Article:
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No Good

The Kingdom of Flour

by Juhana Pettersson
Mar 05,2004


The Kingdom of Flour

- Juhana Pettersson

One of the most difficult things about making a live-action game is not knowing what's happening in it. The days when you could just wander around your game off-game are long past, and the remaining options are having a camera in the game area or playing a character yourself. Many GMs like to play bit parts or NPC roles in their own games, but seeing these people squirm when they see their game going in a completely bizarre direction makes me think it might be better not to know anything until the game is over.

On Monday the 16th of February Mike Pohjola and I arranged a larp called Luminescence as a part of the annual progressive roleplaying event Solmukohta's supplementary programming, A Week in Finland, which consists of larps by leading Finnish game organizers, arranged for the benefit of the foreign guests of the event during the week preceding the actual Solmukohta event. The conference tours the Nordic capitals, and the custom of organizing showcase games was pioneered last year in Copenhagen, Denmark.

Incidentally, in the Nordic countries what we mostly do at our conventions is talk about games instead of playing them. The main program of Solmukohta consists of lectures, panel discussions, workshops and social programming, and the great innovation of AWIF was to include actual games as well.

Our schedule was fucked, we had three days to do the actual produing of the game, if you counted the Sunday and the day of the game itself. We had been planning it for a couple of weeks, but I'd been in France, so dealing with practical issues was delayed. I had come to Finland Friday night. In fact, our schedule was so fucked that in the end Mike stalled the players for two hours with immersion exercises and detailed briefing while I and the Solmukohta people helping me worked our asses off to make sure the game space looked like it should, the sound worked and fire hazards were kept to the minimum. As a last-minute ploy, Mike asked everyone to go to the toilet before the game. Fifteen players and one WC took some time.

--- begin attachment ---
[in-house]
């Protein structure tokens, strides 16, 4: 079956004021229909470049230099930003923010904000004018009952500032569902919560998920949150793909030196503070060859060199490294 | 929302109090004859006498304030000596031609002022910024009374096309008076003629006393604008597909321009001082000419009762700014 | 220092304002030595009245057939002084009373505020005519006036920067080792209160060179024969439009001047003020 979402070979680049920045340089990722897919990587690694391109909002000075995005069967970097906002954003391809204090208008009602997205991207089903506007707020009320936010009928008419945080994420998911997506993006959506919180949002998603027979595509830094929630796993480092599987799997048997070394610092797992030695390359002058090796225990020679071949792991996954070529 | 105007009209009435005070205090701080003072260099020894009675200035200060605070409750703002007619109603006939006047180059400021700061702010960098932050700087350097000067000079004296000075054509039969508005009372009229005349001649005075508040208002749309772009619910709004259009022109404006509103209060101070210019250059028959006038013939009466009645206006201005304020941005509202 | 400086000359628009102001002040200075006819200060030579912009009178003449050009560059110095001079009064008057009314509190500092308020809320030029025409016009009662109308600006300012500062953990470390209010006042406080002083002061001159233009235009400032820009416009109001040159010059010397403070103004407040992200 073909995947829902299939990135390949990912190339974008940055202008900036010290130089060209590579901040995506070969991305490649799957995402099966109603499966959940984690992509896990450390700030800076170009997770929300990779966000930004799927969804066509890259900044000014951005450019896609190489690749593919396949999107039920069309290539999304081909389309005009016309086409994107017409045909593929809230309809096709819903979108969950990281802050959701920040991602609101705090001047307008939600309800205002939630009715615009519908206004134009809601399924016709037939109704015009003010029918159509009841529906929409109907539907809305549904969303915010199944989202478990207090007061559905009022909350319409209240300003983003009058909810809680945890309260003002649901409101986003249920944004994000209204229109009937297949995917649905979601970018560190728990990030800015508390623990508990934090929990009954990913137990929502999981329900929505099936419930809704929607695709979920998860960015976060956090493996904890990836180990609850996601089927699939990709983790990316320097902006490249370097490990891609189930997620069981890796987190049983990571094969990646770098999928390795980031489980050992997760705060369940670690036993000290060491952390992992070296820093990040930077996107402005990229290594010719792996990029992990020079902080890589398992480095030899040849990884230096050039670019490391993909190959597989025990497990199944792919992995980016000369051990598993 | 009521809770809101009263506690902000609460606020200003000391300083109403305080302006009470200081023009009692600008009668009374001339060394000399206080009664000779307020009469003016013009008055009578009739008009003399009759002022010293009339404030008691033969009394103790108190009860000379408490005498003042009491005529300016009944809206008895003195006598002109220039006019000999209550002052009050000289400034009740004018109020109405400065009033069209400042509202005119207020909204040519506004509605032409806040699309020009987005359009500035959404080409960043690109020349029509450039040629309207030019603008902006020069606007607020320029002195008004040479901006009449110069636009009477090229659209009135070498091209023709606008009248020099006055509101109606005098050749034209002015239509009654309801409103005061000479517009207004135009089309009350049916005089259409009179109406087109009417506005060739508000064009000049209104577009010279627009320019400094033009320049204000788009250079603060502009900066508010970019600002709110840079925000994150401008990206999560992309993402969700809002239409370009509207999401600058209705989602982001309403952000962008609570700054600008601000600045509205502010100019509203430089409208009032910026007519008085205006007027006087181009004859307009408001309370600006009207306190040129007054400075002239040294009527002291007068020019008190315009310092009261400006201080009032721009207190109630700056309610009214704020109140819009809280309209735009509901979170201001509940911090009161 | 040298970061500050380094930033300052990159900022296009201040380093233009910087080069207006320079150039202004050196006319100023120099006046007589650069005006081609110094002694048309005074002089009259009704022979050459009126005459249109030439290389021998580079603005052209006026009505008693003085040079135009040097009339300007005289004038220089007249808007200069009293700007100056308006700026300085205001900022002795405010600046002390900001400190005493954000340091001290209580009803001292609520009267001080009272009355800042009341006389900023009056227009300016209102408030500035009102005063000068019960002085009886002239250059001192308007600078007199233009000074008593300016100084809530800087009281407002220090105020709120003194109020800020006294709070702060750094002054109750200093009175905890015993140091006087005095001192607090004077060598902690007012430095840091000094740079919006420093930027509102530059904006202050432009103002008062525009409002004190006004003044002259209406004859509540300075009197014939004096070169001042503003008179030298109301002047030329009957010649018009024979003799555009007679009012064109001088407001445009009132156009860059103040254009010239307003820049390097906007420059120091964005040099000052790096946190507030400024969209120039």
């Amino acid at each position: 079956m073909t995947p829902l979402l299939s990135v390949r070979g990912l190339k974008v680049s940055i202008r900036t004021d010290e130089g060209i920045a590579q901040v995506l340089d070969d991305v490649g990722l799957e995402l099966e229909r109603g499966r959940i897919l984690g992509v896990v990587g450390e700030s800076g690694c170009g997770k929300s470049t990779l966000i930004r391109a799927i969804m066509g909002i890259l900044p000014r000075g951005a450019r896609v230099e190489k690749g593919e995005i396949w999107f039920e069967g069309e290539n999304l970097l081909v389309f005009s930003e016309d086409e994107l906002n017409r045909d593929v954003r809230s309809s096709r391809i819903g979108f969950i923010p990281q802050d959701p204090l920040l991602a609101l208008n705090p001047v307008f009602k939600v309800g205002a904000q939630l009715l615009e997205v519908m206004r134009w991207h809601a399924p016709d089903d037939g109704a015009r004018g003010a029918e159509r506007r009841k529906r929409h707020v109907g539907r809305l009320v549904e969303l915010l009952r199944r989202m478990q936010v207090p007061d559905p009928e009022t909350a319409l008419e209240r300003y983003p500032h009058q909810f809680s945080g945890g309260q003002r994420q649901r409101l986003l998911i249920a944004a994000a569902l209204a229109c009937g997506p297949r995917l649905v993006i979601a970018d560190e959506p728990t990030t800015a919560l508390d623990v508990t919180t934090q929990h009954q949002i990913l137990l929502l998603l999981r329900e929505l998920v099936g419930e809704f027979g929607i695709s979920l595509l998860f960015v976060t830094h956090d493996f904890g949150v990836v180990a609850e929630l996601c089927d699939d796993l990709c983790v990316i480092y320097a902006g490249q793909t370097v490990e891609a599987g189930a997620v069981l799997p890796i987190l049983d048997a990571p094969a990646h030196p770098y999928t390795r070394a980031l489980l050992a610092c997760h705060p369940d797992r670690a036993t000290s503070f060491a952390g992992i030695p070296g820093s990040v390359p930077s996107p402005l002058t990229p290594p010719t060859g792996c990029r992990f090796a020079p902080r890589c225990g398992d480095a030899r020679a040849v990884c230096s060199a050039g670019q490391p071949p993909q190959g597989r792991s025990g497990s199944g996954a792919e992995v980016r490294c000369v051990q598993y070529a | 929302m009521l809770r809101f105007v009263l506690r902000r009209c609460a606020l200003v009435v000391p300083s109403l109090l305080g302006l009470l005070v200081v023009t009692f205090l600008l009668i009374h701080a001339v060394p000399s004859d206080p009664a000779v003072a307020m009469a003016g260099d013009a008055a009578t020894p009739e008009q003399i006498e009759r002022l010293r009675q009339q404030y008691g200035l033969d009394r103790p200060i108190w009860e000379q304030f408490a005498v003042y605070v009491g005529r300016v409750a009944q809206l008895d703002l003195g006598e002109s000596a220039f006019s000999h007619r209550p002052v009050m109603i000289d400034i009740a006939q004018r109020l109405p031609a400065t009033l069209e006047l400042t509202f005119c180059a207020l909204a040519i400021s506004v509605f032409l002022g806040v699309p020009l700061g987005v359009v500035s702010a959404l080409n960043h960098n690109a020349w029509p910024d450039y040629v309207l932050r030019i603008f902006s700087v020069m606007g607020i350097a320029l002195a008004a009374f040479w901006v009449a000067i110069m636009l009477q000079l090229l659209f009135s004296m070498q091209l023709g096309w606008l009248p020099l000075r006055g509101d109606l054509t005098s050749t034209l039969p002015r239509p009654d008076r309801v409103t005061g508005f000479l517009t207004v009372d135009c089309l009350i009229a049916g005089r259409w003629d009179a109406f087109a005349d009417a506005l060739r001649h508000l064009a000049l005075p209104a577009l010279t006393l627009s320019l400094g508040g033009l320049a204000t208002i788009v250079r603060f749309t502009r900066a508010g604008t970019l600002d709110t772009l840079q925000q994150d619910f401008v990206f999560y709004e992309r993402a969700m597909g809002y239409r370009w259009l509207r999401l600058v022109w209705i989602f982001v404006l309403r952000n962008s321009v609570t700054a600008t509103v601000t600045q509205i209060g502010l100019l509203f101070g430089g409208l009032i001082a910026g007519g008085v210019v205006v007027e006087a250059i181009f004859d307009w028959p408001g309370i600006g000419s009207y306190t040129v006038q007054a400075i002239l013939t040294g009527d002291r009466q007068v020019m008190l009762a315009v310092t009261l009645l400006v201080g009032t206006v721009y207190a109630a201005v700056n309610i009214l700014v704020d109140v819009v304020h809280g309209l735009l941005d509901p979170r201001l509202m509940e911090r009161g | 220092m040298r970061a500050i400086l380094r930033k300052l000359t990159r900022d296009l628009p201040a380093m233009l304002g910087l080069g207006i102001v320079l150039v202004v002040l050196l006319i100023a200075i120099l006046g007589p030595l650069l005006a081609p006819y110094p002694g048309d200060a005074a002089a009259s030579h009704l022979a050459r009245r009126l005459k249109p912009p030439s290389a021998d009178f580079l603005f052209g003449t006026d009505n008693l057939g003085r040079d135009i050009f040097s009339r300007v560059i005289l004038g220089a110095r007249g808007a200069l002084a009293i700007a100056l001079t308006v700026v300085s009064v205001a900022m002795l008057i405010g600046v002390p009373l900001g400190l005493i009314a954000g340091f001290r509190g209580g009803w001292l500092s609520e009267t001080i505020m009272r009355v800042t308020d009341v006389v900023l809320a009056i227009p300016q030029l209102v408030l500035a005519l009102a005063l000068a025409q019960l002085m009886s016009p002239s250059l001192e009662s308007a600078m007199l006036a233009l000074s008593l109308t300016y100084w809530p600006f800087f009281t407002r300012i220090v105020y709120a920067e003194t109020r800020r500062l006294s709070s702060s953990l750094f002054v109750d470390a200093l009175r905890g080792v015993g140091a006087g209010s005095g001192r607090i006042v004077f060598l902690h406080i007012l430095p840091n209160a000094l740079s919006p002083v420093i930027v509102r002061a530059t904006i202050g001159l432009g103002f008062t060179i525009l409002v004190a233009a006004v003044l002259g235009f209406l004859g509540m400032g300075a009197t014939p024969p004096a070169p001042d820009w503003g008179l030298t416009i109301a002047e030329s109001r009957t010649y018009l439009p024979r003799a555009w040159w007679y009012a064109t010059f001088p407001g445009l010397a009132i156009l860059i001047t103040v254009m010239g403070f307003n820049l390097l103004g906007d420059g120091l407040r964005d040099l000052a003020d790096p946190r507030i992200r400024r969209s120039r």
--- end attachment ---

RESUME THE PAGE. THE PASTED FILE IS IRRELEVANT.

The first time I saw our players was only after the game, because I had to scurry off the game area as Mike started letting the people in, and I never got a good look at what was happening. Our only window into the game space was a doorway covered in semi-transparent plastic sheeting. Our exciting moments included the time all of the players seemed to sit down the same time and the time one guy seemed to almost straight through the sheeting. Our hero was the tall, thin guy with the white boxers, because he was often close to the doorway and we could distinguish his outline.

The turbo-charged production schedule meant that we didn't have too much time to think about any particular details in the game. some of our best ideas were had the morning of the game.

Sensual Flour

Luminescence was a three-hour game about a communal music-therapy session for terminal cancer patients. all the characters were people trying to come to terms with the fact that they were going to die soon. They were trying to find strength in each other and from the common experience of a slow death. The game was billed as "The Abstract Live Action Roleplaying Game of Physical Experience".

Our written characters had a lot of stuff about cancer itself. One guy had cancer of the roof of the mouth, made famous by Freud who died of it. If you operate this cancer, you may actually have to remove the stuff between the mouth and the nasal cavity. All kinds of vile things follow. Other favorite cancers included the cancers of the intestine and the prostrate gland. Writing the characters, we tried to have as many possible experiences of cancer as possible, from resignation to rage, from despair to a weird sense of purpose.

One of our central concepts was to make the game experience a principally physical one. Instead of a social experience, this would a an experience of the body. We had some rules strengthening this idea, like the players were told to touch the person they were talking to, if possible. The game space was fitted so that the decor would create a strongly physical and unique experience.